Body Builders and Builder Bodies: Fitness in Construction
02nd June 2017
We all know that construction work can be tough and physically demanding. You don't need to suffer a fall or an equipment accident to get yourself injured on the job. Repetitive actions can lead to serious problems over the long term, and even vibrations from hand tools can lead to long-term injuries if you don't protect yourself.
Construction firm Skanska have been taking their workers' fitness pretty seriously. Their “Injury Free Environment” initiative saw them putting people through their paces with an early-morning stretch session. They took advice from a professional trainer and put together a 10-minute routine designed to get everyone warmed up and ready to take on the stresses of the job. The results were pretty impressive, with reductions in soft tissue injuries and a more energetic workforce.
Take a look at what they have to do:
The thing to remember is that just because something is hard, that doesn't mean it's good for you. When you see people hefting lumps of iron around at the gym, it might not seem much different from swinging hammers and shifting bricks on-site. It's all exercise, right?
Well, not exactly. Gym work with weights is generally based on the idea of “progressive overload”. Simply put, you do more as you get better at it. Depending on the type of exercise, that could mean lifting more weight, doing more repetitions or spending more time doing it. Construction work, on the other hand doesn't tend to progress much. You don't suddenly find your old hammer's too light for you and graduate to a heavier one, for instance. Your body tends to get used to the demands you're placing on it, and if those demands don't increase, you stop improving. Worse still, as we said before, overly repetitive exercise itself can cause injuries.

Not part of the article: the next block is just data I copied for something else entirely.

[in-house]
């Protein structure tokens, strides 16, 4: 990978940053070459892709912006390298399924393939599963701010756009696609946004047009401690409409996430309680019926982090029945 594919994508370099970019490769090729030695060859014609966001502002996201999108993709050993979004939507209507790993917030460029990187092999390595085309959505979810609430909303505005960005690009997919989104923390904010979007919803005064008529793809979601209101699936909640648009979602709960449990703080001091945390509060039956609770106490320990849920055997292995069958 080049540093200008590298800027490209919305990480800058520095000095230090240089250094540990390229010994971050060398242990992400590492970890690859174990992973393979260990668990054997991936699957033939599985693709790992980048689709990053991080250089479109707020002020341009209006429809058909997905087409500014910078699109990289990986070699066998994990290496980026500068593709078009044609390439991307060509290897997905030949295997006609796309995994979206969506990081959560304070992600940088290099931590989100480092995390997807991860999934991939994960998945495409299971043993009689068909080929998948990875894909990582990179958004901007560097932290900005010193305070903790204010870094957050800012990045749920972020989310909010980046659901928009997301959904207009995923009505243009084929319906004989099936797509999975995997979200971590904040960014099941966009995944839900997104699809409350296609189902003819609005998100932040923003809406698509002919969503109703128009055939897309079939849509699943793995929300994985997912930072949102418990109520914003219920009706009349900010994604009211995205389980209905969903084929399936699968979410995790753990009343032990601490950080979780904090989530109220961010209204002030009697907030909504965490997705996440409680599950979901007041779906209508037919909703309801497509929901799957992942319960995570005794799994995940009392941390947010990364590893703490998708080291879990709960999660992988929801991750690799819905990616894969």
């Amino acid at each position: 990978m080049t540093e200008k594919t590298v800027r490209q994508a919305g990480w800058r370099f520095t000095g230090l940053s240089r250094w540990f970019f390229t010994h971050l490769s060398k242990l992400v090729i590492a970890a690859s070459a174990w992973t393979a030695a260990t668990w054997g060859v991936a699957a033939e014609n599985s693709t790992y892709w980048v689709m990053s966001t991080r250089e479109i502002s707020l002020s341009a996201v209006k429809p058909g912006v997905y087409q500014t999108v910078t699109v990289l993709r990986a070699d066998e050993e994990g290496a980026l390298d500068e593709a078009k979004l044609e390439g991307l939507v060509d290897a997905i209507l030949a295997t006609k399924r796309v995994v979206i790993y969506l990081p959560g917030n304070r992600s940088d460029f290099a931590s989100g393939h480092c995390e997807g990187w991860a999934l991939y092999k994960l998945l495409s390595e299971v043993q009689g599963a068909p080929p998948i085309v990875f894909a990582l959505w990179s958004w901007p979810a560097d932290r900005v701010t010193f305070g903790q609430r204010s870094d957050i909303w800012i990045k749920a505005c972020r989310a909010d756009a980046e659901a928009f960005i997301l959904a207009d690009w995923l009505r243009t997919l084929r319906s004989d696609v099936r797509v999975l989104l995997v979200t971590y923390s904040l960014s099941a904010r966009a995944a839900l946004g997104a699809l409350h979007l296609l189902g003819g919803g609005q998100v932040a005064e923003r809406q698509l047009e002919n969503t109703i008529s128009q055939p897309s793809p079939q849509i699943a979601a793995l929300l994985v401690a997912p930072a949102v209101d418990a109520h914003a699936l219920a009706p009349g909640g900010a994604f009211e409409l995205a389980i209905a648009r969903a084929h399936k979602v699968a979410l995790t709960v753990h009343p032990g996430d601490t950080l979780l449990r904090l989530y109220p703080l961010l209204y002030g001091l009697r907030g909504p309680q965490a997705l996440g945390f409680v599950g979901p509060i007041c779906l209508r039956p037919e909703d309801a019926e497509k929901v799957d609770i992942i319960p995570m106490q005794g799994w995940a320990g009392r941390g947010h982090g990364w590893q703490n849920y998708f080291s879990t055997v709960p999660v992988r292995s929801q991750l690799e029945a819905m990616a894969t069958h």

Then, of course, you've got to think about your heart. If you look at construction work purely in terms of calories burned, it comes out pretty well. Even fairly low-sweat jobs can be as good as or better than a moderate-intensity workout. You've also got to look at the other side of that equation, though. Burning a tonne of calories doesn't count for much if you're eating more than you need. On top of that, having your heart in poor shape can be pretty dangerous when your job's particularly physical. Remember – it's not just your own health you've got to keep in mind. If you get weak, dizzy or worse at the wrong time, you could hurt others just as easily as yourself.
The good news is you don't have to be Chinese brick-carrier-turned-international-heartthrob Shi Shinwei to stay fit and safe at work.
In fact, you may already be doing a lot of what you need to already. Even without hitting the gym three times a week or jogging miles every morning before work, you can still improve your fitness. Playing in local football teams, swimming, cycling to the shops or even taking the kids to the park can all have a positive impact on your health. The trick is to plug the gaps in the kinds of exercise you're getting at work. Having an active job means you've got a foot on the fitness ladder already. With the right mindset and workout plan, you can stay safer at work and maybe even live a little longer too.
Of course, if you do happen to become an international heartthrob along the way, that's not exactly a disaster either, is it?
For those occasions when you are driving or using public transport, though, remember to call RIFT so we can claim your tax refund for that travel. You'll need those huge muscles to support the weight of your wallet!